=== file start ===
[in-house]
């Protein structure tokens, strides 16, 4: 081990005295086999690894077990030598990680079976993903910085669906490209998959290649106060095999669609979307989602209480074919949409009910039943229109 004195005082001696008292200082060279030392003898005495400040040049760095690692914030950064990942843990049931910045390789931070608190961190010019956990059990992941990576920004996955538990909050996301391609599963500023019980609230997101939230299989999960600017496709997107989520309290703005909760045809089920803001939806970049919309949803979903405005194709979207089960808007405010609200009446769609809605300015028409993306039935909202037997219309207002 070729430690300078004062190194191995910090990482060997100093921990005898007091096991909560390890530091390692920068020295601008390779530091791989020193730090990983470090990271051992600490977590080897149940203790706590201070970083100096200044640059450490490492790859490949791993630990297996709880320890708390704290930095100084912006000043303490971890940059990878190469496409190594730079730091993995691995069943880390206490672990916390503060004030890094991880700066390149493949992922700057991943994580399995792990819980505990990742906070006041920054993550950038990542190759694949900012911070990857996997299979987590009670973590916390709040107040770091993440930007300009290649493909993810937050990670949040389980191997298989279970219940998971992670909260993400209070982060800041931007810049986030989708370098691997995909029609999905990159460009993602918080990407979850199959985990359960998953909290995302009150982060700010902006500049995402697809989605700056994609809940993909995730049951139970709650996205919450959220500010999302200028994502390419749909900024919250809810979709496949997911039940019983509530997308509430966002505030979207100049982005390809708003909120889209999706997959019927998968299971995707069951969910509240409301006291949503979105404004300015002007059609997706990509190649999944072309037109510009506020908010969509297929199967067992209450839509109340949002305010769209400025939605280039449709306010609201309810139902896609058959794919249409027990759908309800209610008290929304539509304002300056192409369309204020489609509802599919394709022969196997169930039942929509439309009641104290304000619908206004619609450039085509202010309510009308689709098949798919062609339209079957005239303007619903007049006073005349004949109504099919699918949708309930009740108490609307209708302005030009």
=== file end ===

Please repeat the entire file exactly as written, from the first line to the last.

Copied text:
[in-house]
């Protein structure tokens, strides 16, 4: 081990005295086999690894077990030598990680079976993903910085669906490209998959290649106060095999669609979307989602209480074919949409009910039943229109 004195005082001696008292200082060279030392003898005495400040040049760095690692914030950064990942843990049931910045390789931070608190961190010019956990059990992941990576920004996955538990909050996301391609599963500023019980609230997101939230299989999960600017496709997107989520309290703005909760045809089920803001939806970049919309949803979903405005194709979207089960808007405010609200009446769609809605300015028409993306039935909202037997219309207002 070729430690300078004062190194191995910090990482060997100093921990005898007091096991909560390890530091390692920068020295601008390779530091791989020193730090990983470090990271051992600490977590080897149940203790706590201070970083100096200044640059450490490492790859490949791993630990297996709880320890708390704290930095100084912006000043303490971890940059990878190469496409190594730079730091993995691995069943880390206490672990916390503060004030890094991880700066390149493949992922700057991943994580399995792990819980505990990742906070006041920054993550950038990542190759694949900012911070990857996997299979987590009670973590916390709040107040770091993440930007300009290649493909993810937050990670949040389980191997298989279970219940998971992670909260993400209070982060800041931007810049986030989708370098691997995909029609999905990159460009993602918080990407979850199959985990359960998953909290995302009150982060700010902006500049995402697809989605700056994609809940993909995730049951139970709650996205919450959220500010999302200028994502390419749909900024919250809810979709496949997911039940019983509530997308509430966002505030979207100049982005390809708003909120889209999706997959019927998968299971995707069951969910509240409301006291949503979105404004300015002007059609997706990509190649999944072309037109510009506020908010969509297929199967067992209450839509109340949002305010769209400025939605280039449709306010609201309810139902896609058959794919249409027990759908309800209610008290929304539509304002300056192409369309204020489609509802599919394709022969196997169930039942929509439309009641104290304000619908206004619609450039085509202010309510009308689709098949798919062609339209079957005239303007619903007049006073005349004949109504099919699918949708309930009740108490609307209708302005030009």